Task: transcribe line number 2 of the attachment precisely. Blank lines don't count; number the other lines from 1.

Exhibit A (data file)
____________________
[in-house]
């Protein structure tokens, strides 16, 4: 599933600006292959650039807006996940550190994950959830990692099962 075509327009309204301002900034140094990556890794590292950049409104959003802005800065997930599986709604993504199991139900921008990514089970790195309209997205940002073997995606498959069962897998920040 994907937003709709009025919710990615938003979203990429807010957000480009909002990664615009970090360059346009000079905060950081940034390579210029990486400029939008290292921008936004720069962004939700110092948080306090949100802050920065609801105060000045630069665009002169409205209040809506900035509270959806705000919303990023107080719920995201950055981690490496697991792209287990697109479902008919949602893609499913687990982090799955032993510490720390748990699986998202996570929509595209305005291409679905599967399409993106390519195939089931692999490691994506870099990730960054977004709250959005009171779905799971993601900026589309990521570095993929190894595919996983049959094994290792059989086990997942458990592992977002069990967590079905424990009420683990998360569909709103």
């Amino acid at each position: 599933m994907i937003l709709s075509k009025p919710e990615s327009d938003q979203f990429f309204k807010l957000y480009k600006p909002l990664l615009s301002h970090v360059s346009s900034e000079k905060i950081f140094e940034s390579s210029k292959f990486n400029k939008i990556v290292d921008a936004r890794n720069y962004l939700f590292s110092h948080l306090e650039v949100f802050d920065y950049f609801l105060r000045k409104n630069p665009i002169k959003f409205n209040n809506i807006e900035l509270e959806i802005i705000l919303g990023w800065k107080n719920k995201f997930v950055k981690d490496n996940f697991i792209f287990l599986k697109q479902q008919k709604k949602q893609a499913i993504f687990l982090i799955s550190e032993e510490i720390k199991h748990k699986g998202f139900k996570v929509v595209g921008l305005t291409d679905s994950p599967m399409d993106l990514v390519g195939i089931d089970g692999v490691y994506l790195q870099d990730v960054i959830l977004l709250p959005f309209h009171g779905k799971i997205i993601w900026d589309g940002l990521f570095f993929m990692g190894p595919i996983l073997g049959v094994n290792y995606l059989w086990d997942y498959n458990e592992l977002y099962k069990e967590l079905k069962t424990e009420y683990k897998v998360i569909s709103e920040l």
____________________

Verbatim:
């Protein structure tokens, strides 16, 4: 599933600006292959650039807006996940550190994950959830990692099962 075509327009309204301002900034140094990556890794590292950049409104959003802005800065997930599986709604993504199991139900921008990514089970790195309209997205940002073997995606498959069962897998920040 994907937003709709009025919710990615938003979203990429807010957000480009909002990664615009970090360059346009000079905060950081940034390579210029990486400029939008290292921008936004720069962004939700110092948080306090949100802050920065609801105060000045630069665009002169409205209040809506900035509270959806705000919303990023107080719920995201950055981690490496697991792209287990697109479902008919949602893609499913687990982090799955032993510490720390748990699986998202996570929509595209305005291409679905599967399409993106390519195939089931692999490691994506870099990730960054977004709250959005009171779905799971993601900026589309990521570095993929190894595919996983049959094994290792059989086990997942458990592992977002069990967590079905424990009420683990998360569909709103």